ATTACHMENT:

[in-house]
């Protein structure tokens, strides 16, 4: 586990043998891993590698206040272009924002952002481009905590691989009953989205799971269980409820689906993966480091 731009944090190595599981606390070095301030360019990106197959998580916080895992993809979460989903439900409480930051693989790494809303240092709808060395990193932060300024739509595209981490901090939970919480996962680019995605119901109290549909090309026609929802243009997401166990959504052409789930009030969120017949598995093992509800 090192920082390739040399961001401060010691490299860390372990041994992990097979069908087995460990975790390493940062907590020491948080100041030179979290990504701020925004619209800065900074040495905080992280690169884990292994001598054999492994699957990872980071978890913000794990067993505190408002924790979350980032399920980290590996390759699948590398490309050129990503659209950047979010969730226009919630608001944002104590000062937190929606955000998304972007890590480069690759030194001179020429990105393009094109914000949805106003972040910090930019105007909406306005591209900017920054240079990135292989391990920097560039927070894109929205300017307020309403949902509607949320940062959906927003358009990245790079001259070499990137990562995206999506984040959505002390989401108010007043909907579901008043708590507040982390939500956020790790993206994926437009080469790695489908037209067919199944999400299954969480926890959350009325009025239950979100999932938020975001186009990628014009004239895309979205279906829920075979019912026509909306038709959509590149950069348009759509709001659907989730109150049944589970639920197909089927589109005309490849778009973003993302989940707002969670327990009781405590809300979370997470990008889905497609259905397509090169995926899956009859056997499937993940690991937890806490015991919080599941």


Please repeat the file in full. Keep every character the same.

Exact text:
[in-house]
């Protein structure tokens, strides 16, 4: 586990043998891993590698206040272009924002952002481009905590691989009953989205799971269980409820689906993966480091 731009944090190595599981606390070095301030360019990106197959998580916080895992993809979460989903439900409480930051693989790494809303240092709808060395990193932060300024739509595209981490901090939970919480996962680019995605119901109290549909090309026609929802243009997401166990959504052409789930009030969120017949598995093992509800 090192920082390739040399961001401060010691490299860390372990041994992990097979069908087995460990975790390493940062907590020491948080100041030179979290990504701020925004619209800065900074040495905080992280690169884990292994001598054999492994699957990872980071978890913000794990067993505190408002924790979350980032399920980290590996390759699948590398490309050129990503659209950047979010969730226009919630608001944002104590000062937190929606955000998304972007890590480069690759030194001179020429990105393009094109914000949805106003972040910090930019105007909406306005591209900017920054240079990135292989391990920097560039927070894109929205300017307020309403949902509607949320940062959906927003358009990245790079001259070499990137990562995206999506984040959505002390989401108010007043909907579901008043708590507040982390939500956020790790993206994926437009080469790695489908037209067919199944999400299954969480926890959350009325009025239950979100999932938020975001186009990628014009004239895309979205279906829920075979019912026509909306038709959509590149950069348009759509709001659907989730109150049944589970639920197909089927589109005309490849778009973003993302989940707002969670327990009781405590809300979370997470990008889905497609259905397509090169995926899956009859056997499937993940690991937890806490015991919080599941």